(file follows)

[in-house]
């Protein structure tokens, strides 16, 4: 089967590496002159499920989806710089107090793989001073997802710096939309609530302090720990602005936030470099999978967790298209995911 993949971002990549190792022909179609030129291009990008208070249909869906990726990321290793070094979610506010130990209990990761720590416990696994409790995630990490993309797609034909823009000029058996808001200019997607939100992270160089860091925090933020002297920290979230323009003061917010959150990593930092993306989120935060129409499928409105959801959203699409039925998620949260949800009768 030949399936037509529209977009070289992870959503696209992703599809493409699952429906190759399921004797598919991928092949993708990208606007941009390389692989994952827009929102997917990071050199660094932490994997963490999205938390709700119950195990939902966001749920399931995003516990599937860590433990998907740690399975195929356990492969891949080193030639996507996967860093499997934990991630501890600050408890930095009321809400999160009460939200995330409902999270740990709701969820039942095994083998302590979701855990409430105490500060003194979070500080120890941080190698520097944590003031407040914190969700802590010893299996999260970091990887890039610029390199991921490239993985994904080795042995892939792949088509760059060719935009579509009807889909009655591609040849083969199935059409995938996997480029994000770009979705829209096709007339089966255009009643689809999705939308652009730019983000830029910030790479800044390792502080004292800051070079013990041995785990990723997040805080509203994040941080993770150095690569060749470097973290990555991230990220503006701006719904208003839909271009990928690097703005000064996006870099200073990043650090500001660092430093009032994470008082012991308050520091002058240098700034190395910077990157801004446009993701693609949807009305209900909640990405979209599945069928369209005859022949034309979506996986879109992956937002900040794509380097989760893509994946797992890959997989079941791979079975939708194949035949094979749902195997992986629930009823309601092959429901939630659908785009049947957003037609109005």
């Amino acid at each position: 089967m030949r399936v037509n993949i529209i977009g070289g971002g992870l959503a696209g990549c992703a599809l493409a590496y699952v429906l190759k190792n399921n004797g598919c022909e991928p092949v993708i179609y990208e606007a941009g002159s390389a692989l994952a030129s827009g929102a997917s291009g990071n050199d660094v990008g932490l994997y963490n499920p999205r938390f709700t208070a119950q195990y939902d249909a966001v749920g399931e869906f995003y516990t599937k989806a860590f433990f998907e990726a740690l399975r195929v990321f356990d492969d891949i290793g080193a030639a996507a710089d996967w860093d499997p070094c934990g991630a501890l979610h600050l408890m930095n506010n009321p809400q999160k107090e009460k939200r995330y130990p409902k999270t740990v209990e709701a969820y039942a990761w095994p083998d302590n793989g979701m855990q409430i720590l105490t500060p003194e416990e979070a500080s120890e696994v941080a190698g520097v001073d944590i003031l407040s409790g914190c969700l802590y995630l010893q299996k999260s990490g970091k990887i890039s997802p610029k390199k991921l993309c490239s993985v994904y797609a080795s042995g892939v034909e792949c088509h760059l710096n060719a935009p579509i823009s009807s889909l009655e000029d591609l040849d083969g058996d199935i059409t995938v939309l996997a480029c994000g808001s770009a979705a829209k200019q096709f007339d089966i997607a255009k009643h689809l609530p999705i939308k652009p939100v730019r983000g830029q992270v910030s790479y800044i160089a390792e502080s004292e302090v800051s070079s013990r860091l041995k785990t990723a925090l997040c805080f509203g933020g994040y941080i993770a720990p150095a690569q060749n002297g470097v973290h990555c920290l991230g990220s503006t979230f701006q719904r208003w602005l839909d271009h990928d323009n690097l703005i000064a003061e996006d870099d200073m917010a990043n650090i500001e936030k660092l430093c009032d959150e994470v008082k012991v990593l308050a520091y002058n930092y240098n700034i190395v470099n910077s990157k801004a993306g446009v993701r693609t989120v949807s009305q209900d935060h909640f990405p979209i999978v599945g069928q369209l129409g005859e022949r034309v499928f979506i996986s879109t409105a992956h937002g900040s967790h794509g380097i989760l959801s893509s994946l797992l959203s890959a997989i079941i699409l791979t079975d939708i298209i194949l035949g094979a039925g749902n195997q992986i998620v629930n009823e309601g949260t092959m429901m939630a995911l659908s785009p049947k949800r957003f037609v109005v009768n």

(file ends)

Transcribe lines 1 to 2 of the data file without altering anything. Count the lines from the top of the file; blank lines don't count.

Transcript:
[in-house]
């Protein structure tokens, strides 16, 4: 089967590496002159499920989806710089107090793989001073997802710096939309609530302090720990602005936030470099999978967790298209995911 993949971002990549190792022909179609030129291009990008208070249909869906990726990321290793070094979610506010130990209990990761720590416990696994409790995630990490993309797609034909823009000029058996808001200019997607939100992270160089860091925090933020002297920290979230323009003061917010959150990593930092993306989120935060129409499928409105959801959203699409039925998620949260949800009768 030949399936037509529209977009070289992870959503696209992703599809493409699952429906190759399921004797598919991928092949993708990208606007941009390389692989994952827009929102997917990071050199660094932490994997963490999205938390709700119950195990939902966001749920399931995003516990599937860590433990998907740690399975195929356990492969891949080193030639996507996967860093499997934990991630501890600050408890930095009321809400999160009460939200995330409902999270740990709701969820039942095994083998302590979701855990409430105490500060003194979070500080120890941080190698520097944590003031407040914190969700802590010893299996999260970091990887890039610029390199991921490239993985994904080795042995892939792949088509760059060719935009579509009807889909009655591609040849083969199935059409995938996997480029994000770009979705829209096709007339089966255009009643689809999705939308652009730019983000830029910030790479800044390792502080004292800051070079013990041995785990990723997040805080509203994040941080993770150095690569060749470097973290990555991230990220503006701006719904208003839909271009990928690097703005000064996006870099200073990043650090500001660092430093009032994470008082012991308050520091002058240098700034190395910077990157801004446009993701693609949807009305209900909640990405979209599945069928369209005859022949034309979506996986879109992956937002900040794509380097989760893509994946797992890959997989079941791979079975939708194949035949094979749902195997992986629930009823309601092959429901939630659908785009049947957003037609109005």